13 Dec How To Make It Amazing–Every Dental Day!
Open the doors, and patients will come on in. We will give them clean, restored, and beautiful teeth. How hard can it be? I grew up in a retail household. Then, I worked in a retail clothing store throughout high school and college. I knew the routine. A customer (or patient) comes in with a need, and he or she leaves with the need fulfilled. Again, how hard could it be? Clearly, I had never been the owner in these situations. Being an owner, or the one ultimately responsible for someone’s health care is very different than going in and buying a pair of shoes or a shirt off the rack. It’s different than selling the shirt or fitting the shoes, too. When I look back at my days as a sales clerk, I reminisce with a smile as I think about my naivety. Being the boss is so different than being the employee. Not only is there vision work and accounting factors to think about, but there is also the complex issue of human resources to consider. On top of that, leaders are expected to get everyone rowing in the same direction–willingly and with inspiration.
I was unprepared for the business side of dentistry. I didn’t know I would be on stage so often. It felt like I was on stage, but I only had half the needed props. So, along the way, and with each show, I collected more props and learned my lines better. I added key actors to the stage, and together, we learned how to serve the needs of our patients and ensure our patients had five star experiences. I wish I could say it was every time with every patient, but it didn’t happen like that. It took time to gain the trust of our patients, and it took time to get a cast that could all row in the same direction. It took time for the directors (me and office managers) to learn how to direct and lead.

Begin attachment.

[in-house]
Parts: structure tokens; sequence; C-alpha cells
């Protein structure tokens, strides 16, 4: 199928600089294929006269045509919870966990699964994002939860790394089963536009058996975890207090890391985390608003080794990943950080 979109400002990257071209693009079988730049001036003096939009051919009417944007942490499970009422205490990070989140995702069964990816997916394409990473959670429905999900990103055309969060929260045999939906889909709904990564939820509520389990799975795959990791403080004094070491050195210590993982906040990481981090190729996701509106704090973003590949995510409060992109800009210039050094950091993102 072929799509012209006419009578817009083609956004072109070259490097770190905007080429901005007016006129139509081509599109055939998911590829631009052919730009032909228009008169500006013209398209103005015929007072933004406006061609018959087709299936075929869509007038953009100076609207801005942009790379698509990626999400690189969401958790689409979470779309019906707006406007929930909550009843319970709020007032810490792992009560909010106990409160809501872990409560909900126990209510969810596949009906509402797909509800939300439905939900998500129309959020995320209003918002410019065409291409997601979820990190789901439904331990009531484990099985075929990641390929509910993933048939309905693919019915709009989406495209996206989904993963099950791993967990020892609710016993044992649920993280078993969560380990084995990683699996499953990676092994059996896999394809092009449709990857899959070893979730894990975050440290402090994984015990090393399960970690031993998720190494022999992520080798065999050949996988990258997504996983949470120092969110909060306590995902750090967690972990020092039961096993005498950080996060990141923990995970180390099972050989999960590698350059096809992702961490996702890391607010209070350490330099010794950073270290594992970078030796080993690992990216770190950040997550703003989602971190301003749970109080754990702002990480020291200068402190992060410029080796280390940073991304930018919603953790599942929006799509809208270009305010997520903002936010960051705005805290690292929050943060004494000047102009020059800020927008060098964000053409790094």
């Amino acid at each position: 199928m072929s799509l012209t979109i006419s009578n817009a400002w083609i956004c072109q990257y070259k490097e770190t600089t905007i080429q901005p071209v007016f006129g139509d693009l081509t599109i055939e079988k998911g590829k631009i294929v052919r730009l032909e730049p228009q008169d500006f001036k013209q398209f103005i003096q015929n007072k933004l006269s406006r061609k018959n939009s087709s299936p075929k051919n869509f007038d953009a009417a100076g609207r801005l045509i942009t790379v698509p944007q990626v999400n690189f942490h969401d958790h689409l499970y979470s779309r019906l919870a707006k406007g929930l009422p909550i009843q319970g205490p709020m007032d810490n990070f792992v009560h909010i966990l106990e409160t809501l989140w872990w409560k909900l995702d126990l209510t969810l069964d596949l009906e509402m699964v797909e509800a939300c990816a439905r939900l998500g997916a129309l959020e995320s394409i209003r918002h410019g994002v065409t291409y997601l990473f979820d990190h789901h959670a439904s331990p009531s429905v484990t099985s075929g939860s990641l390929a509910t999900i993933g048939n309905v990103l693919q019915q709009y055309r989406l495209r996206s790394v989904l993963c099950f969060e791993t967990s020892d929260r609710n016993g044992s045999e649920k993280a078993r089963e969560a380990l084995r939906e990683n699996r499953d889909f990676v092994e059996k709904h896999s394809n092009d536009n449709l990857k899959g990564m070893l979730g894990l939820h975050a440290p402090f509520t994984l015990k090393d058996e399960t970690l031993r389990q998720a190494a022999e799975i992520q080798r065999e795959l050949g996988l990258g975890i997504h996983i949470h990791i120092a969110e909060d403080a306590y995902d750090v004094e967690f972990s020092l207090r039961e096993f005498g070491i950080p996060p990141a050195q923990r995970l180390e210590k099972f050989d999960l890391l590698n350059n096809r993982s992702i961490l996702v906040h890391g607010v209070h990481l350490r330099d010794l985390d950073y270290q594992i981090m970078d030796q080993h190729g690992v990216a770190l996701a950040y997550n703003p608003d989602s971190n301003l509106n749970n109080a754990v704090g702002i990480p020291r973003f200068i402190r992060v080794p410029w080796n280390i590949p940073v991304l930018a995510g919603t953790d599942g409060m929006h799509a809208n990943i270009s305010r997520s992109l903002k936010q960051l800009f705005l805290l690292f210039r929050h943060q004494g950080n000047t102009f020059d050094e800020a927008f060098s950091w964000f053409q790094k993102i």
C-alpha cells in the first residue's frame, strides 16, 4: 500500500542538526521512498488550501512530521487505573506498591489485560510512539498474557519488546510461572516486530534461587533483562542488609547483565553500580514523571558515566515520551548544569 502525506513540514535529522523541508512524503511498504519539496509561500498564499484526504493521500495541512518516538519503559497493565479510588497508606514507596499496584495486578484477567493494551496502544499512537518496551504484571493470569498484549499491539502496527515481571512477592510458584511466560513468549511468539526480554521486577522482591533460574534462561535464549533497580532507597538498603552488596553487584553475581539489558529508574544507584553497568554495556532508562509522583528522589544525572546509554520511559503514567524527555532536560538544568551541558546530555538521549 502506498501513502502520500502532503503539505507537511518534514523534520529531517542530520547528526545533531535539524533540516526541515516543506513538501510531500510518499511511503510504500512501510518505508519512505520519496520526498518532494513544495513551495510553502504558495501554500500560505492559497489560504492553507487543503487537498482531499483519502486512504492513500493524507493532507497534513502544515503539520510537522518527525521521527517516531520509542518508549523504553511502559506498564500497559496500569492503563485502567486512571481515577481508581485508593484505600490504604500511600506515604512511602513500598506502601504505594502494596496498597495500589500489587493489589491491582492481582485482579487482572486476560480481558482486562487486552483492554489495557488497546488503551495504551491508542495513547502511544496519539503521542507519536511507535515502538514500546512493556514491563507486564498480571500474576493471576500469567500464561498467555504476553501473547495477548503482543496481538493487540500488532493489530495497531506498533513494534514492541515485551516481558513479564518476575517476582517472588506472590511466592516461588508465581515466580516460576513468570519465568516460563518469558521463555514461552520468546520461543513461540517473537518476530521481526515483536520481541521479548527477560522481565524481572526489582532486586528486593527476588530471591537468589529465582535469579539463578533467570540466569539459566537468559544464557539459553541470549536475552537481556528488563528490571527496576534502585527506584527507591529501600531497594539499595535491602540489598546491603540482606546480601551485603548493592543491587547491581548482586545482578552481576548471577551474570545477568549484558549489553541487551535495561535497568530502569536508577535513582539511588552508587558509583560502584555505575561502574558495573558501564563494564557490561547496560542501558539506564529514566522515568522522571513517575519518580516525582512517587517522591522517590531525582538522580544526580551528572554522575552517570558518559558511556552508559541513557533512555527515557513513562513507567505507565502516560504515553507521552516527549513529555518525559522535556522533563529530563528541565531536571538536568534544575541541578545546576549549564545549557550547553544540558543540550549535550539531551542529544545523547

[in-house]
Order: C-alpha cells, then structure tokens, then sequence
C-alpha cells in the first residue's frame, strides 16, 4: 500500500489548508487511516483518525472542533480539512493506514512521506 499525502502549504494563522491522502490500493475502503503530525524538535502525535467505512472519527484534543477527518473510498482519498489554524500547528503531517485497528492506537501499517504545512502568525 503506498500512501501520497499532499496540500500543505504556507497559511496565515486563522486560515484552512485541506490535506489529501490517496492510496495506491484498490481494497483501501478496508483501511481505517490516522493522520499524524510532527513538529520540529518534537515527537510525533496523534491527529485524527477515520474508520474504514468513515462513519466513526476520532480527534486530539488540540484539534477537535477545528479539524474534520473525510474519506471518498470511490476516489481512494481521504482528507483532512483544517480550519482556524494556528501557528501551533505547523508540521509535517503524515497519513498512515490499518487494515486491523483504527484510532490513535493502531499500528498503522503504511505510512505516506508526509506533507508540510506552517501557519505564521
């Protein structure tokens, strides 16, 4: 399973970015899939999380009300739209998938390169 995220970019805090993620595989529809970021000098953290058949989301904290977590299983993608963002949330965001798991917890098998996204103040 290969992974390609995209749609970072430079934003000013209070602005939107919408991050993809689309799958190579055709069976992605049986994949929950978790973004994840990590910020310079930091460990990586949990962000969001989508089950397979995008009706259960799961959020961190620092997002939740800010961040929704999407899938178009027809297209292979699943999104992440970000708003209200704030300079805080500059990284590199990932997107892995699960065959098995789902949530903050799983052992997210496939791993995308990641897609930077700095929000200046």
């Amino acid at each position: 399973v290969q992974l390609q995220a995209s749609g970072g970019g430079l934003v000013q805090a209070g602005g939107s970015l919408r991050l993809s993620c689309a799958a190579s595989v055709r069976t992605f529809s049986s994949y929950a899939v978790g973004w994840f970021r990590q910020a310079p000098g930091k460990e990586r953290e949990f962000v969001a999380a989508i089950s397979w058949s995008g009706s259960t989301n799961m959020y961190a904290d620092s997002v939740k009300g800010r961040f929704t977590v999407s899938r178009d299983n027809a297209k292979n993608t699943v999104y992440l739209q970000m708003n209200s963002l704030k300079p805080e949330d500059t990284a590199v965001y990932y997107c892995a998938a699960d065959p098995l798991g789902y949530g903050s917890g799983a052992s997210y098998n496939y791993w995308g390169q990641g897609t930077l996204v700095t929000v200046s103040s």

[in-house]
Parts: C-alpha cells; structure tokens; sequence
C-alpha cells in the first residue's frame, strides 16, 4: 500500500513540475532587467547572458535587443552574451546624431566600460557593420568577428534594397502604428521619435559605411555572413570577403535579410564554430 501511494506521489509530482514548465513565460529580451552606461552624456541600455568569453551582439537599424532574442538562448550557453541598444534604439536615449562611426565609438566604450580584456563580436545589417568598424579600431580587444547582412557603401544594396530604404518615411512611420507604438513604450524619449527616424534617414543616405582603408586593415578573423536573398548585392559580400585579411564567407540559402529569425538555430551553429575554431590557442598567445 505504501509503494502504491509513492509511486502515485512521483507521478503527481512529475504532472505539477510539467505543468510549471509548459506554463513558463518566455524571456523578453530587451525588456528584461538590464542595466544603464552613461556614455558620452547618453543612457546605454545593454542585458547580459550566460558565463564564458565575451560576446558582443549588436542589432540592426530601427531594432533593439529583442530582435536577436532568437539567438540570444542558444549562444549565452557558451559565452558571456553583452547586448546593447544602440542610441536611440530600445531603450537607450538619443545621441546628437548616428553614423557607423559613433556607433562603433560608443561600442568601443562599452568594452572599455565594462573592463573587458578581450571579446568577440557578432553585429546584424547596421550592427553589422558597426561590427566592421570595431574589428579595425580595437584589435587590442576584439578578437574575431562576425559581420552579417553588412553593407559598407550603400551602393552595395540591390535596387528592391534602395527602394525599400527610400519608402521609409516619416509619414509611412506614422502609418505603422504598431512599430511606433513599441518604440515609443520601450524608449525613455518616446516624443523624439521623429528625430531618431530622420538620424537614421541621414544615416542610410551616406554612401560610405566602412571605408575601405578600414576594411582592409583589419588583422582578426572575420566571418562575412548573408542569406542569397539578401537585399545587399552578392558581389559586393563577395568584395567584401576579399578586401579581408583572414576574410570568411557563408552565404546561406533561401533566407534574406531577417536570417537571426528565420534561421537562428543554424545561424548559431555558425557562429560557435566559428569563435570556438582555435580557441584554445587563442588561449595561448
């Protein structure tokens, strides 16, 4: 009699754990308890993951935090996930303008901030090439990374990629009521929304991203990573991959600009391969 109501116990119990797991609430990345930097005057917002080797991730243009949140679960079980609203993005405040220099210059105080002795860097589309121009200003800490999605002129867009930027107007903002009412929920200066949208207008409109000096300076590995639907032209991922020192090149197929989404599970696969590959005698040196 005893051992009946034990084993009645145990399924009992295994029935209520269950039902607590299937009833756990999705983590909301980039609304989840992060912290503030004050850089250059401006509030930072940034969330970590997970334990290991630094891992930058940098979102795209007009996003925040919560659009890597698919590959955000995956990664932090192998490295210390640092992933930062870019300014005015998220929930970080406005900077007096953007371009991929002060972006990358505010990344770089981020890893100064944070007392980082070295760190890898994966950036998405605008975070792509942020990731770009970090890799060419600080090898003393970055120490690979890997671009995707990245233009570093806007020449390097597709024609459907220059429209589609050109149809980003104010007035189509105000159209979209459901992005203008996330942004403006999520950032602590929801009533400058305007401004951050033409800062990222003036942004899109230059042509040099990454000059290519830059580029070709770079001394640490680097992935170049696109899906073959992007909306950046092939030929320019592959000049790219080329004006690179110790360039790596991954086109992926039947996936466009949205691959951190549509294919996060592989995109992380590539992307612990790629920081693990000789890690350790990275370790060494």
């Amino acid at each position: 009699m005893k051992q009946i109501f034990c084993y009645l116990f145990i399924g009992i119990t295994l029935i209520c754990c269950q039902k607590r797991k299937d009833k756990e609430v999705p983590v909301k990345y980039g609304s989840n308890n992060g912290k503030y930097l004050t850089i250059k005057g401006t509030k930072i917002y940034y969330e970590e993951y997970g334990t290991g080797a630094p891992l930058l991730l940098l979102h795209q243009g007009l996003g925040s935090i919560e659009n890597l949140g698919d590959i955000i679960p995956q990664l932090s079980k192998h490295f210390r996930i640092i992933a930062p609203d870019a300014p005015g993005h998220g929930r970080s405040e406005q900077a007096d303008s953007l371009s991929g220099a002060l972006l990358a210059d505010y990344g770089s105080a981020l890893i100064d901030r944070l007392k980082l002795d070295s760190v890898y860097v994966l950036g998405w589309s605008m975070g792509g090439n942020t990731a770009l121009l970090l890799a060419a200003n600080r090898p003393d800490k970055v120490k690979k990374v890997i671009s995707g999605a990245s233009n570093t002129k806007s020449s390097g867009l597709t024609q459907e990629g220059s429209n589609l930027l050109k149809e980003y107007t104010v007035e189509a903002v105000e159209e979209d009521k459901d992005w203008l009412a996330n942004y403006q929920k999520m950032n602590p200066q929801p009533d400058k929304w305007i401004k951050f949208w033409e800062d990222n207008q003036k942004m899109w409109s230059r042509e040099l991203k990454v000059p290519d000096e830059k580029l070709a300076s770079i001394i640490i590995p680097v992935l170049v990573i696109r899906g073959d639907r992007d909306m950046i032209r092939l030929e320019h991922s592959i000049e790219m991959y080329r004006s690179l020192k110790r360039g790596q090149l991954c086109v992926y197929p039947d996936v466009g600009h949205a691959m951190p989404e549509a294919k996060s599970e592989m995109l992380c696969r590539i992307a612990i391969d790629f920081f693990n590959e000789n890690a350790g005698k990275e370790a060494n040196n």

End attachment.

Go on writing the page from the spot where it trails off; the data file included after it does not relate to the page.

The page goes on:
All of these variables are involved each time a patient enters our treatment areas. Some patients expect the same type of service they get in the clothing section at Wal-Mart, and some of them expect the same type of service they get at a fine dining restaurant. If we can imagine our treatment areas like small stages where a mini-television series is performed each day, we are more apt to deliver the service each patient desires. It’s this awareness of a greater audience that really sets some dental offices apart from others. The practices that understand the differences between transactional interactions and transformational interactions are the ones that keep their patients and often find more profits.
I explain this concept, along with other awareness commentary, in a recent podcast with Reese Harper on The Dentist Money™ Show interview. Reese is all about helping dentists be more profitable, and so am I. I hope you find these tips beneficial as you seek to improve your game and your stage performance in this challenging dental world we live in.
Here is the link to the podcast: